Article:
Francis Maude is the Minister for the Cabinet Office and Paymaster General, and is MP for Horsham
This morning, the Chancellor and I have announced that this Government saved an unprecedented £14.3 billion last year, measured against the baseline of Labour’s last year in office, through the efficiency and reform work which my department set up after the 2010 General Election. The £14.3 billion is the equivalent of almost £850 for each working household across the country. These savings follow the £10 billion we saved for 2012-13, £5.5 billion for 2011-12 and £3.75 billion in 2010-11, all measured against the same baseline.
Our savings are the product of a long, hard grind to drive out costs which has involved civil servants across Whitehall and, in particular, my excellent officials in the Efficiency and Reform Group, and their colleagues in the Treasury. Efficiency savings are not exactly the sort of stuff which gets people’s pulses racing, but they are vitally important. They save money from running costs and back offices rather than front line services. I think everyone should wonder why Ed Miliband didn’t start doing some of this when he was sitting in my chair as Minister for the Cabinet Office.
Since day one, this Government’s long-term plan for the economy has been to ensure that we live within our means. In opposition, we promised that we would do what every business and family does in tough times – look carefully at every item of spending and work out which costs we can slice out. That’s the Conservative approach to managing public finances, and what hard-working taxpayers rightly expect from us.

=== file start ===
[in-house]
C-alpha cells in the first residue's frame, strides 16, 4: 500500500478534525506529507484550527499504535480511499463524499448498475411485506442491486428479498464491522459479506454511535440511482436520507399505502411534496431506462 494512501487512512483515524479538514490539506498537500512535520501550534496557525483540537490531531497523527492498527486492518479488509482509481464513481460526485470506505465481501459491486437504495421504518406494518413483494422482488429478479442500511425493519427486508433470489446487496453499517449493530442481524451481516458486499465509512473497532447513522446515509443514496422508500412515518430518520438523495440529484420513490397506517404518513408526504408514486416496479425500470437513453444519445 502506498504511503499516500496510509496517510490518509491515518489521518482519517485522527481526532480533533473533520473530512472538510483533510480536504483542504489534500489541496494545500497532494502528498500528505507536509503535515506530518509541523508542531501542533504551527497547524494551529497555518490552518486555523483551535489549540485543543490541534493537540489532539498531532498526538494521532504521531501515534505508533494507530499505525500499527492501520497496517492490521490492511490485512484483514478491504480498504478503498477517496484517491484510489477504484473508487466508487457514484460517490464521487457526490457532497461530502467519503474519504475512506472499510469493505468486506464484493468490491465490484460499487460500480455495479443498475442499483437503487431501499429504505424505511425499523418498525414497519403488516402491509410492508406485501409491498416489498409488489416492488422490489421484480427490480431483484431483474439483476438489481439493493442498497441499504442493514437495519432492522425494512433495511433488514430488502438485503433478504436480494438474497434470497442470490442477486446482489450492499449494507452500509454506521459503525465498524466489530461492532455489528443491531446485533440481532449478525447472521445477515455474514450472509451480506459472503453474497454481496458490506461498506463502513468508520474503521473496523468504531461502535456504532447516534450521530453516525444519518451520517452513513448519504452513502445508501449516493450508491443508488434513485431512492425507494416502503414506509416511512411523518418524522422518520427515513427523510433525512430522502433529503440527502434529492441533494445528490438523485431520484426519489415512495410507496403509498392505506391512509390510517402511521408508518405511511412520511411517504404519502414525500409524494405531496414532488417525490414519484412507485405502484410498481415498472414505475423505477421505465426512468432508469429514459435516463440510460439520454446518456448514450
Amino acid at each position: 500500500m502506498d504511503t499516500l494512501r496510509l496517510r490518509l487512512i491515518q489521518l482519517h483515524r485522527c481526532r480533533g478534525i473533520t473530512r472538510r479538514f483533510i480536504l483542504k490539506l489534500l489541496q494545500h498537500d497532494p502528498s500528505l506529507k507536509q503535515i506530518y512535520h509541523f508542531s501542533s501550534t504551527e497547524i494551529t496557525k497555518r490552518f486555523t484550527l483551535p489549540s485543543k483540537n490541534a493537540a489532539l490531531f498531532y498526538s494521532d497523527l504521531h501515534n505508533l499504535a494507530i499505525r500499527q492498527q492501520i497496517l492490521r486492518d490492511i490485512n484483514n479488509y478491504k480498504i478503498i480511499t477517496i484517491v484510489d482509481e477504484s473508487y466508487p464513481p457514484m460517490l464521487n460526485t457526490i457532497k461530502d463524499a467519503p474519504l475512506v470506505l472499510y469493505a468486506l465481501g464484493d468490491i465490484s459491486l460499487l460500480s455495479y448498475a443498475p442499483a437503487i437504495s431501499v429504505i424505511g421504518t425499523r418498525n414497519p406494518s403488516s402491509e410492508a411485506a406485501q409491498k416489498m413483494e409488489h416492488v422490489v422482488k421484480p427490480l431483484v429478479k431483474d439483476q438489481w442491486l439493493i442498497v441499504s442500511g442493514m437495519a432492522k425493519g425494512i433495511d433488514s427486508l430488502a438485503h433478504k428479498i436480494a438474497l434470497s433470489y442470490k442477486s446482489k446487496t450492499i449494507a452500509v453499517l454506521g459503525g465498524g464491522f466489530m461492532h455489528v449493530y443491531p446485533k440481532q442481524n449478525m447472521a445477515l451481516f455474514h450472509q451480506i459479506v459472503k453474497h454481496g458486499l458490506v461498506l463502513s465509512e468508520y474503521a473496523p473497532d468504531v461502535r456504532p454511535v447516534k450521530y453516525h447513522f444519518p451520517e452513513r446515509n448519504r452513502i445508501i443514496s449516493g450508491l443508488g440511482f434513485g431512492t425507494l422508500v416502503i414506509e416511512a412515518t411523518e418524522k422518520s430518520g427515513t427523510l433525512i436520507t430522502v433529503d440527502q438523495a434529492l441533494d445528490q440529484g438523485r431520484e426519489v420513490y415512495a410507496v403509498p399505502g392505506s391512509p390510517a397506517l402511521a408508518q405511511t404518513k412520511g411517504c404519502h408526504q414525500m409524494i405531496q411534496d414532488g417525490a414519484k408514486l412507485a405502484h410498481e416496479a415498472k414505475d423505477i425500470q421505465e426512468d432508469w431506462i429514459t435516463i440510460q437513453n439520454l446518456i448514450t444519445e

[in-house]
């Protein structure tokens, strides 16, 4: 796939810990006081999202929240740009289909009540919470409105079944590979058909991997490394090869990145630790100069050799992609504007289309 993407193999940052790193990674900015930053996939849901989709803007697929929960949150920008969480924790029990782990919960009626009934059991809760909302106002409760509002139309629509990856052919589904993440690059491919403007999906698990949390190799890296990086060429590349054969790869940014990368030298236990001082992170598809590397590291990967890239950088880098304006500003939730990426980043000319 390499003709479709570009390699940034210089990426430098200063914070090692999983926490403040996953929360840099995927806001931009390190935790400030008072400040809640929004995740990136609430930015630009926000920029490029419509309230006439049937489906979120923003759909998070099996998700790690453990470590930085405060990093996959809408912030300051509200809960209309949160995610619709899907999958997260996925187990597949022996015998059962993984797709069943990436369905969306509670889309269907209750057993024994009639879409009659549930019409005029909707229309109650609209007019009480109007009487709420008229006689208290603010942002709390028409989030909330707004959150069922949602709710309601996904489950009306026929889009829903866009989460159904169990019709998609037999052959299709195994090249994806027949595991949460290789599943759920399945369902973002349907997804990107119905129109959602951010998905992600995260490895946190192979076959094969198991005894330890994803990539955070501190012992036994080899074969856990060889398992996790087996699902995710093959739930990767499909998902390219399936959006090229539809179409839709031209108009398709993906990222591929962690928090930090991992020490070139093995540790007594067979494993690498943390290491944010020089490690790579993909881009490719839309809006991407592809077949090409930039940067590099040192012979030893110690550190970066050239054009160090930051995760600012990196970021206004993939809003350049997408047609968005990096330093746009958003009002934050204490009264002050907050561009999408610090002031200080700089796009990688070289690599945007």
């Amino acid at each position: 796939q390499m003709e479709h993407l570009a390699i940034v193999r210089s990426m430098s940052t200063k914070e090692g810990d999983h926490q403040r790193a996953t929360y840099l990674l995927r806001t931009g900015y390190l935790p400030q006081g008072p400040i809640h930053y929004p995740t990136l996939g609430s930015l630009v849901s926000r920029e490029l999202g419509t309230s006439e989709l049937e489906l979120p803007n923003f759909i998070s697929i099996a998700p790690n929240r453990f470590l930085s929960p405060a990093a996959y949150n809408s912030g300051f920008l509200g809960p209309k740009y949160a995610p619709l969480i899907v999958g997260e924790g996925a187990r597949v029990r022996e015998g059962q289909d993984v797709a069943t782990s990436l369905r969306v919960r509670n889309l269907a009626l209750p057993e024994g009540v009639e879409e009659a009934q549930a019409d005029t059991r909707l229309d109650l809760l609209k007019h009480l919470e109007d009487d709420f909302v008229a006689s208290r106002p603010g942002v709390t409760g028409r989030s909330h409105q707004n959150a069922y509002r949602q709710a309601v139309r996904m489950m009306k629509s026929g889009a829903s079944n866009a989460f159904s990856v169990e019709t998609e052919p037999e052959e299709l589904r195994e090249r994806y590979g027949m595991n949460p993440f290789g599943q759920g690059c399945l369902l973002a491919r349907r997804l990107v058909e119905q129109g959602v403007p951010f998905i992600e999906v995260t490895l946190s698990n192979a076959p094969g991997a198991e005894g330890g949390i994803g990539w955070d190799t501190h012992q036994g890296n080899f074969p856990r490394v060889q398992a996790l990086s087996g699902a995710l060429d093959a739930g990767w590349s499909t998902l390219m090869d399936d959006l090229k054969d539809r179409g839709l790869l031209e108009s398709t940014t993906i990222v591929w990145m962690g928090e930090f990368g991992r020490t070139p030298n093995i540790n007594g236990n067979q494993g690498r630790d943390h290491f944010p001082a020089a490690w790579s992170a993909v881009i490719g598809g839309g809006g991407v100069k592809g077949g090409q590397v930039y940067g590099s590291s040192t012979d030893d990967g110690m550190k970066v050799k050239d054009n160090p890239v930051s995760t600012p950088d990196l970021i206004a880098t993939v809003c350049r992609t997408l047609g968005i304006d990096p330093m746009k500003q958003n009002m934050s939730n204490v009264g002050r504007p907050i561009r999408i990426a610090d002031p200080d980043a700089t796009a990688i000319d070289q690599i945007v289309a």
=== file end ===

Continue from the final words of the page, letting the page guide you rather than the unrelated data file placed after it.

You would think that Labour would welcome these savings, because every pound we save through efficiencies is a pound not cut from public services. They are promising a zero-based review, but may not complete it until the first year after the next election. How is that good enough? We are already getting on with doing what they are still thinking about reviewing. We came into office with a fully developed plan of action, and started implementing it from the start. Our spending controls were slapped on common areas of spend such as digital, consultancy, advertising and marketing and property within days. That’s how we managed to make many of these enormous savings.